Why you need a portfolio website (even if your social media game is on point)

Social media is a powerful tool for artists, particularly visual platforms like Instagram, or platforms specifically created for artists like Behance. They allow you to share your work with the world,  connect with other artists, and most importantly–reach new audiences. But even if you have killer social media accounts, it’s still important to have a website of your own.

If you’re still thinking “I have a great social media following, I don’t need a portfolio website” read on to discover the most important reasons why you absolutely need your own portfolio website.

Control the whole experience

Present your work in its ideal state

On social media, you have little to no control over how your work is presented. Maybe you want to show the entire process with lengthy descriptions of your process work. Or maybe you want people to be able to download high-res files of your work, or easily direct them to purchase prints directly from your site. Whatever the user experience is that you’re after, you have control over all of that on your own website.

No surprise algorithm changes

If you’re only relying on social media as the sole place to showcase your work, you’re at the mercy of whatever changes the platforms make. I’m sure we all remember when Instagram abruptly decided they were now a video platform first and an image platform second. Suddenly creators who only posted images weren’t getting seen, as the new algorithm favoured Reels and other video content.

Or maybe you experienced the slow death of the organic reach from Facebook pages. Creators found that only a small percentage of their audience was ever seeing their content. And the only way to get seen by their audience was to pay to boost their posts. Suddenly all the time and effort they had spent building their Facebook Page was wasted.

On social media platforms, we’re stuck working with the algorithm.

Don’t build on borrowed land

You don’t own the audience on social media–in fact, many platforms don’t even allow you to see who your audience is (after all, it’s the platform’s audience).

At any moment you could suddenly lose access to your account. It could be from bogus YouTube copyright claims, you could get hacked, or the platform could just decide to delete your account with no explanation. If you’re only relying on social media, and that’s where all your content is, then you’re out of luck if any of those scenarios happen to you.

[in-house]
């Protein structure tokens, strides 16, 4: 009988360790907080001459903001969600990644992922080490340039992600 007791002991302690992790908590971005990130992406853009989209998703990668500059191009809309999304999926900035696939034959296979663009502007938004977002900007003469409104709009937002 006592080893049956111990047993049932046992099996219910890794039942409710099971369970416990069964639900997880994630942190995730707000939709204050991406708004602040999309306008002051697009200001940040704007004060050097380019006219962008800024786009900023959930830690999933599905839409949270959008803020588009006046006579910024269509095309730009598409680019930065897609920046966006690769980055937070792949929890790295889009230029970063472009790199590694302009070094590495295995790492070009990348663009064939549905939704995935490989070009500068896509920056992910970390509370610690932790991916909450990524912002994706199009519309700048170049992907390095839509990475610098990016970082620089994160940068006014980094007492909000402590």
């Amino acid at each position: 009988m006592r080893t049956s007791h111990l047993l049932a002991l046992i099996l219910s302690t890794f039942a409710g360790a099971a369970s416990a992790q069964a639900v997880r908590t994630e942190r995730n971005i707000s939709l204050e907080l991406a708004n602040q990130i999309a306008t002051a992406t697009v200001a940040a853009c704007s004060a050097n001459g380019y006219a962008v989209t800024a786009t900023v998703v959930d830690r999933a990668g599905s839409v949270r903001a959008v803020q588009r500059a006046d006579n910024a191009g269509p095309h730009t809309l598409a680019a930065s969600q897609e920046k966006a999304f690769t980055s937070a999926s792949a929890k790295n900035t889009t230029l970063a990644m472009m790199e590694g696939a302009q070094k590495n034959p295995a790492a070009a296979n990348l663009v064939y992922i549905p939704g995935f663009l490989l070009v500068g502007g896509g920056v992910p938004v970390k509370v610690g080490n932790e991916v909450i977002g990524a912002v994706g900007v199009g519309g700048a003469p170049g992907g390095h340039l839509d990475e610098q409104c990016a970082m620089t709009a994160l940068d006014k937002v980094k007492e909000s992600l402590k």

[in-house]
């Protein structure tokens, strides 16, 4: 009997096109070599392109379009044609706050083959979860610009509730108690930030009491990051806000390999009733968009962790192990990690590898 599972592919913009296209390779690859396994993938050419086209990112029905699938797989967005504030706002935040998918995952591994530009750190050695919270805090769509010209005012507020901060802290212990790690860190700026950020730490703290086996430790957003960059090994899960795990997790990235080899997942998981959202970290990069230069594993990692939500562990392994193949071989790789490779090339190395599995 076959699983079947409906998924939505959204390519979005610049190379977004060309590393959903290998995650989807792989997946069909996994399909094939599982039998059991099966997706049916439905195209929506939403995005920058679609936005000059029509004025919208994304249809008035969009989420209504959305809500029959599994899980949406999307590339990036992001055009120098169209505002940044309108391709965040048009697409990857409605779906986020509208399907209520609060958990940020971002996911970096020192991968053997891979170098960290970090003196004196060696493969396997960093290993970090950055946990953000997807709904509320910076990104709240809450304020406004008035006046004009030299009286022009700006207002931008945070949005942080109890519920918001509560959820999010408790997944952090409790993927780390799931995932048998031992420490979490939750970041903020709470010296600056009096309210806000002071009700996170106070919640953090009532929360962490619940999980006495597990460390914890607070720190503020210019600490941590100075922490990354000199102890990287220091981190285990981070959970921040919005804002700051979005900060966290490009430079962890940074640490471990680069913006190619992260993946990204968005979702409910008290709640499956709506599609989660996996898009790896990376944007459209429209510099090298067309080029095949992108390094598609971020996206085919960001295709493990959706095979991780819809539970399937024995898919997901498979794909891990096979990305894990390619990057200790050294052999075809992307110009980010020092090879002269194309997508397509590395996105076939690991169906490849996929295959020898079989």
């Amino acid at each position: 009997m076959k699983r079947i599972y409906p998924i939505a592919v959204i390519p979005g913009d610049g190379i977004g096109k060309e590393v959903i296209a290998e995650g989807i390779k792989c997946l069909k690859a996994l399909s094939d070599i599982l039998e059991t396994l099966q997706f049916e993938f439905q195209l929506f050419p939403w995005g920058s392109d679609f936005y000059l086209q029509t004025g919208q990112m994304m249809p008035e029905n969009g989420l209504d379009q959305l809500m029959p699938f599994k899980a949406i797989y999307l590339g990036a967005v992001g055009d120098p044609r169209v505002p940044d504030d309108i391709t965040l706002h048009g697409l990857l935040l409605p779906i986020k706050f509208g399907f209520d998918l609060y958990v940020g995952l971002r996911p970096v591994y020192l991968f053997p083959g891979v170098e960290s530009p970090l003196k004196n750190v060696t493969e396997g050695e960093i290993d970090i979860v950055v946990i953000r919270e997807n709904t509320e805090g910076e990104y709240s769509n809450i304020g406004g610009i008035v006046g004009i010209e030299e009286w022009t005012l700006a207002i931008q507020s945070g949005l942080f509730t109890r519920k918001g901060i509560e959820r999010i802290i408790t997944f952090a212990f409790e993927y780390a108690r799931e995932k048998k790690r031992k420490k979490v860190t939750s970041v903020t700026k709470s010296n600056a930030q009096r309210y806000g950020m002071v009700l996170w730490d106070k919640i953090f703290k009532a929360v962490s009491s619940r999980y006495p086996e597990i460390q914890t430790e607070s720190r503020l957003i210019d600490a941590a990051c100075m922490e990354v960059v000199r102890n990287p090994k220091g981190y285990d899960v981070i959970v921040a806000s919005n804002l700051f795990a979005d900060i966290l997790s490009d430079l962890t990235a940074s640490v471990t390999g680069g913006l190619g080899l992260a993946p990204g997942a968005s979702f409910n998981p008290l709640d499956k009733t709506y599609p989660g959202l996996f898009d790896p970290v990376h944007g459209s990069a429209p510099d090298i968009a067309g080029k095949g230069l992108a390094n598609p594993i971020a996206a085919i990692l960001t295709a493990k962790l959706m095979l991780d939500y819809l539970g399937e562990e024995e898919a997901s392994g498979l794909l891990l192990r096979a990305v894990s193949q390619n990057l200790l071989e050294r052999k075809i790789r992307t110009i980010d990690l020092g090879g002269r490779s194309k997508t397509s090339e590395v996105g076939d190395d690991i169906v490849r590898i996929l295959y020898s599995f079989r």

The only way to ensure you’ll always have access to your audience is if you own the platform–and for that, you need a website.

It’s a solo show

Unlike Behance, Dribbble, Artstation, or other platforms, your website is all about you. There are no ‘check out this similar work’ call-to-actions that pull people away from your work to other artist pages.

Remember, the primary goal of these social media platforms is to keep the user on the platform. They don’t care if they show work from an artist that’s similar to you, as long as the user stays on the platform and continues looking at content.

But your website is different. The goal of your website is whatever you want it to be–whether that’s getting project inquiries, selling your creations, or building an email list.

It looks more professional

Are there professionals who don’t have websites? Sure. But they’re the exception, not the rule.

Imagine speaking at a conference, being mentioned in an article, or being a part of an exhibition. Do you want your Instagram handle to represent you? Would you really want to send your audience to Behance…and risk them getting distracted by the myriad of other work?

A website with a custom domain gives you a URL you can proudly display in your email signatures (also goodbye @gmail.com, hello custom email address!), on your business cards, and other marketing collateral. It’s a place you can link back to when you create content, courses, or digital products. It’s the central place you can send your audience. And it makes it clear that you’re not just another hobbyist. You’re a professional.

A website is enduring

Anyone else remember Side7? What about the mass exodus from Facebook to Vevo around 2018? What’s Vevo? you say. Exactly. While Instagram and Pinterest will likely be around for a very long time, who’s to say how the platforms will change and whether those changes will be in your best interest.

Social media networks come and go, but a website is forever (…or at least as long as you want). Your website can grow and change with you. It’s a little piece of the internet that you can call your own.

At least until the metaverse replaces the internet.

Are you convinced yet?

A social media following is awesome, but it’s not enough. A portfolio website should be the foundation of your online presence, with social media platforms used as additional tools to help you reach new audiences and reach your audiences where they spend their time.